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  • Michael Sparks, MD

GERD - Gastroesophageal Reflux Disease

Gastroesophageal reflux disease (GERD) is a digestive disorder that affects millions of people worldwide. It is characterized by frequent and persistent heartburn, regurgitation, and other symptoms caused by the reflux of stomach contents into the esophagus. Let's discuss the symptoms, causes, and treatments of GERD to help you better understand this condition and how to manage it!



Symptoms of GERD: The most common symptoms include:

  • Heartburn: a burning sensation in the chest that often occurs after eating

  • Regurgitation: the sensation of acid backing up into the throat or mouth

  • Chest pain: a burning or tightness in the chest

  • Difficulty swallowing: the sensation of food sticking in the throat

  • Hoarseness: a change in the voice due to acid reflux into the voice box

  • Coughing: especially at night

  • Bad breath: caused by the reflux of stomach contents into the mouth

Causes of GERD: The causes of GERD are complex and multifactorial. Some of the most common factors that contribute to the development of GERD include:

  • Lifestyle factors: such as overeating, eating large meals, eating before bedtime, and lying down soon after eating

  • Obesity: excess weight puts pressure on the stomach and can force acid into the esophagus

  • Pregnancy: hormonal changes and increased pressure on the stomach can cause GERD symptoms

  • Smoking: nicotine relaxes the muscle that keeps stomach acid in the stomach, allowing acid to reflux into the esophagus

  • Hiatal hernia: a condition in which the upper part of the stomach bulges into the chest through a weak spot in the diaphragm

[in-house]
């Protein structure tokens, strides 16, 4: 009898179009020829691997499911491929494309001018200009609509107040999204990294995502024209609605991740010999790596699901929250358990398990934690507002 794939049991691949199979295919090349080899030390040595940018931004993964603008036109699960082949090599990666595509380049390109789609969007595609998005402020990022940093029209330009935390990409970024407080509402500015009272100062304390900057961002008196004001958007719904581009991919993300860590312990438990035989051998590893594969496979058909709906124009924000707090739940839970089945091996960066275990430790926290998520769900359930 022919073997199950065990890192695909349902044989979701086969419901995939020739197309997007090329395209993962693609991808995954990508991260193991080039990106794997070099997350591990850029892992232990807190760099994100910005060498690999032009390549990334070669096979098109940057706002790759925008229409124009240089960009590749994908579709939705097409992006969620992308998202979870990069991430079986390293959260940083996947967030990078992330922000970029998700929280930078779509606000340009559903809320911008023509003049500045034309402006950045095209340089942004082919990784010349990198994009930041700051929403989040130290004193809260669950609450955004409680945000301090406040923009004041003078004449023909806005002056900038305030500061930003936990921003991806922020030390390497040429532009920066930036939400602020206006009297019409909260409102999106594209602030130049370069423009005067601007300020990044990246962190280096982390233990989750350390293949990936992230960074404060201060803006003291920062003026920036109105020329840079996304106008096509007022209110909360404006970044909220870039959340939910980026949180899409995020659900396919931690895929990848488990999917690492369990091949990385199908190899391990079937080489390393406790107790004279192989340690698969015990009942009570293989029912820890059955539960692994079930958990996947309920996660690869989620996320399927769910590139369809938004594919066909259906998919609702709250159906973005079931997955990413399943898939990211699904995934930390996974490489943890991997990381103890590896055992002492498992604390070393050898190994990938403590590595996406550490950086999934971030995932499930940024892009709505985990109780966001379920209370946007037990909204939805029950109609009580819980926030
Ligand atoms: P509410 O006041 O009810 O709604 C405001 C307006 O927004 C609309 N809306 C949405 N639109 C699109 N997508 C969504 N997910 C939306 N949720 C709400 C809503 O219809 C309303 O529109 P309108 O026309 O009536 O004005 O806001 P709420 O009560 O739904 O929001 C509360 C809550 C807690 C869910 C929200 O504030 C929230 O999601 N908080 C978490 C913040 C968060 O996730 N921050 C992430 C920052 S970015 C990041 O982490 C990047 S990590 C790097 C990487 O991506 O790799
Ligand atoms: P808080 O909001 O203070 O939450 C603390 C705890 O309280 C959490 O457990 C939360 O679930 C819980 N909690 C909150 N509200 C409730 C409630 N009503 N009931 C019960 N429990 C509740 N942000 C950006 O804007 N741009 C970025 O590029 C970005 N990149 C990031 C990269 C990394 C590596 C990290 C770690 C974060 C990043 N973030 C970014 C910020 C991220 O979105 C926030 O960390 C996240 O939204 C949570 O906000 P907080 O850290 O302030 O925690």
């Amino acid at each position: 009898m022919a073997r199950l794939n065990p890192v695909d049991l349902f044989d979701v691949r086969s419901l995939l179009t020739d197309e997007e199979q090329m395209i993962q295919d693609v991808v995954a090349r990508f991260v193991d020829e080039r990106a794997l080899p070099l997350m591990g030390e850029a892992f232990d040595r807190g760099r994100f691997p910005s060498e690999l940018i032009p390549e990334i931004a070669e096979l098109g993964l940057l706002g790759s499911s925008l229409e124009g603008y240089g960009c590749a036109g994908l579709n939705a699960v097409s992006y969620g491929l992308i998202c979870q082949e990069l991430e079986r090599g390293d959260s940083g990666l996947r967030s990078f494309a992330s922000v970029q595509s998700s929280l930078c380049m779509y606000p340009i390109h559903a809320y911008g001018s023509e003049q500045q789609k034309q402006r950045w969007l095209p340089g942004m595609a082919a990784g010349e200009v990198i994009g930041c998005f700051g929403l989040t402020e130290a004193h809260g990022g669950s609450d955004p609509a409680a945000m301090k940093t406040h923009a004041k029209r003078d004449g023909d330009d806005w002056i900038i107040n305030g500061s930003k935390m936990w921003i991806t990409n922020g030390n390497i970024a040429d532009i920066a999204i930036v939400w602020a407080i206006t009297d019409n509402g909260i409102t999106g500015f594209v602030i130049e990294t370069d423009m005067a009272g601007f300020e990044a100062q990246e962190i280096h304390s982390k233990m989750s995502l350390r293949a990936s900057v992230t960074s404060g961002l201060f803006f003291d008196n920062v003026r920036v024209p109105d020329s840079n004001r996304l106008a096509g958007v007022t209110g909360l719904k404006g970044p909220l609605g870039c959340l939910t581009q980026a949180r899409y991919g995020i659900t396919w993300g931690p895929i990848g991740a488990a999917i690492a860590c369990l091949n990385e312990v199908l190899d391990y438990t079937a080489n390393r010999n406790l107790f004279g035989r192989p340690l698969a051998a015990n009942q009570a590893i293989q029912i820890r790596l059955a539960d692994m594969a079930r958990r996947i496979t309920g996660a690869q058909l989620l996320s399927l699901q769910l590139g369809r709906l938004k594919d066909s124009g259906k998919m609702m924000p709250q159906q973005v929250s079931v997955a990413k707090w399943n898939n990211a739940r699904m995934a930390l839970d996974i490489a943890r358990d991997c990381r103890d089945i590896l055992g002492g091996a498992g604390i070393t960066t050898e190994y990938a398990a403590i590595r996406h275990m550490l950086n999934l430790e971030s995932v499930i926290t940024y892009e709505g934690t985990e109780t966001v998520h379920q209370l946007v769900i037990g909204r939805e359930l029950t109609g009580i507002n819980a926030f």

• Certain medications: such as aspirin, ibuprofen, and some muscle relaxers

Treatments for GERD Treatment for GERD depends on the severity and frequency of symptoms. Lifestyle modifications include:

  • Losing weight

  • Avoiding triggers like caffeine, chocolate, spicy foods, food with high fat content, carbonated beverages, and peppermint

  • Eating smaller meals and avoiding eating two-three hours prior to bedtime

  • Elevated the head of your bed

  • Promotion of salivation through oral lozenges/chewing gum to neutralize refluxed acid and increase the rate of esophageal acid clearance

  • Avoidance of tobacco and alcohol

Medication options include over-the-counter antacids like Tums which can neutralize stomach acid and provide temporary relief. In more severe cases, prescription medications such as proton pump inhibitors (PPIs) like omeprazole or H2 receptor blockers like Pepcid (famotidine) can be prescribed to reduce the production of stomach acid. In some cases, surgery may be recommended to correct a hiatal hernia or to strengthen the muscle that keeps stomach acid in the stomach.



Have additional questions? If you are a current patient, send Dr. Sparks a text! Not a patient? SparksMD Family Medicine is Sanford's Direct Primary Care Clinic, helping to restore the patient-physician relationship. We believe in price-transparent, affordable, concierge style primary care. For one low monthly membership, you get your doctor's cell phone number, less waiting, same day visits, and steep discounts on medications, labs, and imaging amongst other awesome benefits. Send Dr. Sparks an email directly for more information! doc@SparksFamilyMed.com

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